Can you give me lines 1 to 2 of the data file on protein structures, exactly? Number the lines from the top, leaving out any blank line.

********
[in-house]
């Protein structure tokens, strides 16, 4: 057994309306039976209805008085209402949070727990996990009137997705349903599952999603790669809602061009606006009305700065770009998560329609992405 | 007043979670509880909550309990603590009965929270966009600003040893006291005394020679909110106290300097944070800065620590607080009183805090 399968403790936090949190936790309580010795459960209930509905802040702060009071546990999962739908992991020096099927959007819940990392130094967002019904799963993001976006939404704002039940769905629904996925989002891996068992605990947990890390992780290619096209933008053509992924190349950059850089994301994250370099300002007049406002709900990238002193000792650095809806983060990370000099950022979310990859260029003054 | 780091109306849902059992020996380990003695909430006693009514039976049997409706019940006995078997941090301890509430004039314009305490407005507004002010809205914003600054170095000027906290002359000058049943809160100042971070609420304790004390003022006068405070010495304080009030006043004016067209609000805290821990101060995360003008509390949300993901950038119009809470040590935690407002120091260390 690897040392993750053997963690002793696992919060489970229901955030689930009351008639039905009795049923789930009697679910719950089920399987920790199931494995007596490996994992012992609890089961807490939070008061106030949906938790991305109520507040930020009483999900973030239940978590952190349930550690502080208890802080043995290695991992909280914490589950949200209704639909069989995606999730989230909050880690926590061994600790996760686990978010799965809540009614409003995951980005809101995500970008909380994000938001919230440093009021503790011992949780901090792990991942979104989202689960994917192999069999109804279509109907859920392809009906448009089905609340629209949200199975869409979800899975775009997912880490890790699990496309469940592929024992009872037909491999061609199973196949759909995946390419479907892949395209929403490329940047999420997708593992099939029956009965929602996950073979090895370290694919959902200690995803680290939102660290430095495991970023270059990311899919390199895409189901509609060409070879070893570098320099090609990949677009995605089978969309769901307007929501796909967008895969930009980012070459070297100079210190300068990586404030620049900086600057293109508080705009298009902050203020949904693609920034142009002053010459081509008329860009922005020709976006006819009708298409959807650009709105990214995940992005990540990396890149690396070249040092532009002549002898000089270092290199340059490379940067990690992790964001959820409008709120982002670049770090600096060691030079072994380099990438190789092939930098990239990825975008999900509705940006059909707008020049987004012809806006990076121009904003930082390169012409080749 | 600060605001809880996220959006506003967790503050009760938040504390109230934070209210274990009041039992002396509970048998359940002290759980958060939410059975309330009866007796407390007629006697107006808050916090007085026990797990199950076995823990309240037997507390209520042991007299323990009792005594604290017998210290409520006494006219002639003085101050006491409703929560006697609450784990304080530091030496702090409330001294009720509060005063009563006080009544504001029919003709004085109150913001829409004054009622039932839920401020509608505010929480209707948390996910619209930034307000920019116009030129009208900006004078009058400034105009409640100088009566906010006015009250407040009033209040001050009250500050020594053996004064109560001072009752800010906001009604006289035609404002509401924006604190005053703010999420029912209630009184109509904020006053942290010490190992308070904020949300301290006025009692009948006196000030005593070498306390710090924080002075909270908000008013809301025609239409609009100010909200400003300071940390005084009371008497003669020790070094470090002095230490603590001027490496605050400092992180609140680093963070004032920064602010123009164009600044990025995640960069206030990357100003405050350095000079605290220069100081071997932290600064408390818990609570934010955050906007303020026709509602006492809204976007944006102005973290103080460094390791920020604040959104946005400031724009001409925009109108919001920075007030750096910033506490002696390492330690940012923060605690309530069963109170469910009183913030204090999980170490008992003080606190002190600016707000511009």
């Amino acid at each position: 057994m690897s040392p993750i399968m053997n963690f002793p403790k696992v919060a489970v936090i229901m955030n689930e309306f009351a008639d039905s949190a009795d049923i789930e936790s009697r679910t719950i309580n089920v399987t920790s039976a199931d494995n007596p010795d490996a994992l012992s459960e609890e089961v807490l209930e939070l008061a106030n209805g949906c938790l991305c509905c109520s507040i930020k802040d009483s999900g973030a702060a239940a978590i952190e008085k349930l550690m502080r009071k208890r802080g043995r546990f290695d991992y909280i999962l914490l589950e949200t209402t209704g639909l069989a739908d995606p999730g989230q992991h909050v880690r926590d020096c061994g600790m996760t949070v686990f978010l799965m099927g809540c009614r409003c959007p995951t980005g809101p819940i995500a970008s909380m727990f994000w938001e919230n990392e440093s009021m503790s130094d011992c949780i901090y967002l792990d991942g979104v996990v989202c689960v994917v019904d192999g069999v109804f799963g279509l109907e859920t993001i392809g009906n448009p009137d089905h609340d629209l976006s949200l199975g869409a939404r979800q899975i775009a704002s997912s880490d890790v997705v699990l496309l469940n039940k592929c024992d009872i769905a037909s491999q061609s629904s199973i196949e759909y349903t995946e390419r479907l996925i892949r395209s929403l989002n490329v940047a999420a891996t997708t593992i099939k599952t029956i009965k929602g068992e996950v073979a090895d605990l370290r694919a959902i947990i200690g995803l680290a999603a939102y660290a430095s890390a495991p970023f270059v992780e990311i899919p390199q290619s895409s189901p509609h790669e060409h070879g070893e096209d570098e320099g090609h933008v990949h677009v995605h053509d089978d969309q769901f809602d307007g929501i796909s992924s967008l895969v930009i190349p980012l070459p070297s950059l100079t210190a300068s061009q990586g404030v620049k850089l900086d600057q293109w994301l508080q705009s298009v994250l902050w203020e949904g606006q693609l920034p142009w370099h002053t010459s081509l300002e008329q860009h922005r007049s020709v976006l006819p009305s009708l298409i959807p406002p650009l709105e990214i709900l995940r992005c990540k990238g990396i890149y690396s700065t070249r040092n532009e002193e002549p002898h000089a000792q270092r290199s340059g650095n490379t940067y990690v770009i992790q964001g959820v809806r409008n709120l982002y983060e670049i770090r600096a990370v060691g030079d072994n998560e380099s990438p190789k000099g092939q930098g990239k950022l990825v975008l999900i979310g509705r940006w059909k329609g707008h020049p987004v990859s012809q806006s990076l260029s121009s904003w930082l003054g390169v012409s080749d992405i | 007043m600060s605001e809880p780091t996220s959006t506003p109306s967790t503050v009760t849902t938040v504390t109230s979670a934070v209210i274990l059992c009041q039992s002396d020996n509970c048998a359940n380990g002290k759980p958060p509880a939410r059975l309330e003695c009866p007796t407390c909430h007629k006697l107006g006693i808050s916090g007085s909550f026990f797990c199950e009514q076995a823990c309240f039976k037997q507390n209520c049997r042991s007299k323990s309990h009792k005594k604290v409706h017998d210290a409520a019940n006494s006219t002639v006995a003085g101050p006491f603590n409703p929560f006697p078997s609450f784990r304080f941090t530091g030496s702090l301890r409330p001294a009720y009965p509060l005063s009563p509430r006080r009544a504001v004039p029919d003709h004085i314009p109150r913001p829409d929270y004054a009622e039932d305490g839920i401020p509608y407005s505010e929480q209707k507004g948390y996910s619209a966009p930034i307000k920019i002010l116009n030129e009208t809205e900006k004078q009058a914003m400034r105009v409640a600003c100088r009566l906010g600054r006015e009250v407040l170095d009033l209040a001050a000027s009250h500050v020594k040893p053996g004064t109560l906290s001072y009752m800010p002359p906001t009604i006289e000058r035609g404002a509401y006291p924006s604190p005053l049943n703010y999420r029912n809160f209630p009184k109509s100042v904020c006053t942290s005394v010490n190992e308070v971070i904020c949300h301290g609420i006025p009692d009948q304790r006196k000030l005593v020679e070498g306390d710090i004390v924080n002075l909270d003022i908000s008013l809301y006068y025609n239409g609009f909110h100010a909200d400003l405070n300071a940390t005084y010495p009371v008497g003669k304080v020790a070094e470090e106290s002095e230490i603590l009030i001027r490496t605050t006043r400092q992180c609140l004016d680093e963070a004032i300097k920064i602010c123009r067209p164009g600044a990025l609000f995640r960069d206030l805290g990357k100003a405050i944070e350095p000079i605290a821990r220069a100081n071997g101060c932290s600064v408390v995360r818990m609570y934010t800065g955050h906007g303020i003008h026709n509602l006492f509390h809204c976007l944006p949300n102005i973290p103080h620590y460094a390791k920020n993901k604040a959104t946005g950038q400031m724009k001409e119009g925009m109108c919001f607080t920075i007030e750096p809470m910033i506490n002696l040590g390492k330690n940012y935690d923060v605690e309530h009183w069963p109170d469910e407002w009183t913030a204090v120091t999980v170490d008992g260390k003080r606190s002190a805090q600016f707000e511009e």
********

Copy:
[in-house]
């Protein structure tokens, strides 16, 4: 057994309306039976209805008085209402949070727990996990009137997705349903599952999603790669809602061009606006009305700065770009998560329609992405 | 007043979670509880909550309990603590009965929270966009600003040893006291005394020679909110106290300097944070800065620590607080009183805090 399968403790936090949190936790309580010795459960209930509905802040702060009071546990999962739908992991020096099927959007819940990392130094967002019904799963993001976006939404704002039940769905629904996925989002891996068992605990947990890390992780290619096209933008053509992924190349950059850089994301994250370099300002007049406002709900990238002193000792650095809806983060990370000099950022979310990859260029003054 | 780091109306849902059992020996380990003695909430006693009514039976049997409706019940006995078997941090301890509430004039314009305490407005507004002010809205914003600054170095000027906290002359000058049943809160100042971070609420304790004390003022006068405070010495304080009030006043004016067209609000805290821990101060995360003008509390949300993901950038119009809470040590935690407002120091260390 690897040392993750053997963690002793696992919060489970229901955030689930009351008639039905009795049923789930009697679910719950089920399987920790199931494995007596490996994992012992609890089961807490939070008061106030949906938790991305109520507040930020009483999900973030239940978590952190349930550690502080208890802080043995290695991992909280914490589950949200209704639909069989995606999730989230909050880690926590061994600790996760686990978010799965809540009614409003995951980005809101995500970008909380994000938001919230440093009021503790011992949780901090792990991942979104989202689960994917192999069999109804279509109907859920392809009906448009089905609340629209949200199975869409979800899975775009997912880490890790699990496309469940592929024992009872037909491999061609199973196949759909995946390419479907892949395209929403490329940047999420997708593992099939029956009965929602996950073979090895370290694919959902200690995803680290939102660290430095495991970023270059990311899919390199895409189901509609060409070879070893570098320099090609990949677009995605089978969309769901307007929501796909967008895969930009980012070459070297100079210190300068990586404030620049900086600057293109508080705009298009902050203020949904693609920034142009002053010459081509008329860009922005020709976006006819009708298409959807650009709105990214995940992005990540990396890149690396070249040092532009002549002898000089270092290199340059490379940067990690992790964001959820409008709120982002670049770090600096060691030079072994380099990438190789092939930098990239990825975008999900509705940006059909707008020049987004012809806006990076121009904003930082390169012409080749 | 600060605001809880996220959006506003967790503050009760938040504390109230934070209210274990009041039992002396509970048998359940002290759980958060939410059975309330009866007796407390007629006697107006808050916090007085026990797990199950076995823990309240037997507390209520042991007299323990009792005594604290017998210290409520006494006219002639003085101050006491409703929560006697609450784990304080530091030496702090409330001294009720509060005063009563006080009544504001029919003709004085109150913001829409004054009622039932839920401020509608505010929480209707948390996910619209930034307000920019116009030129009208900006004078009058400034105009409640100088009566906010006015009250407040009033209040001050009250500050020594053996004064109560001072009752800010906001009604006289035609404002509401924006604190005053703010999420029912209630009184109509904020006053942290010490190992308070904020949300301290006025009692009948006196000030005593070498306390710090924080002075909270908000008013809301025609239409609009100010909200400003300071940390005084009371008497003669020790070094470090002095230490603590001027490496605050400092992180609140680093963070004032920064602010123009164009600044990025995640960069206030990357100003405050350095000079605290220069100081071997932290600064408390818990609570934010955050906007303020026709509602006492809204976007944006102005973290103080460094390791920020604040959104946005400031724009001409925009109108919001920075007030750096910033506490002696390492330690940012923060605690309530069963109170469910009183913030204090999980170490008992003080606190002190600016707000511009």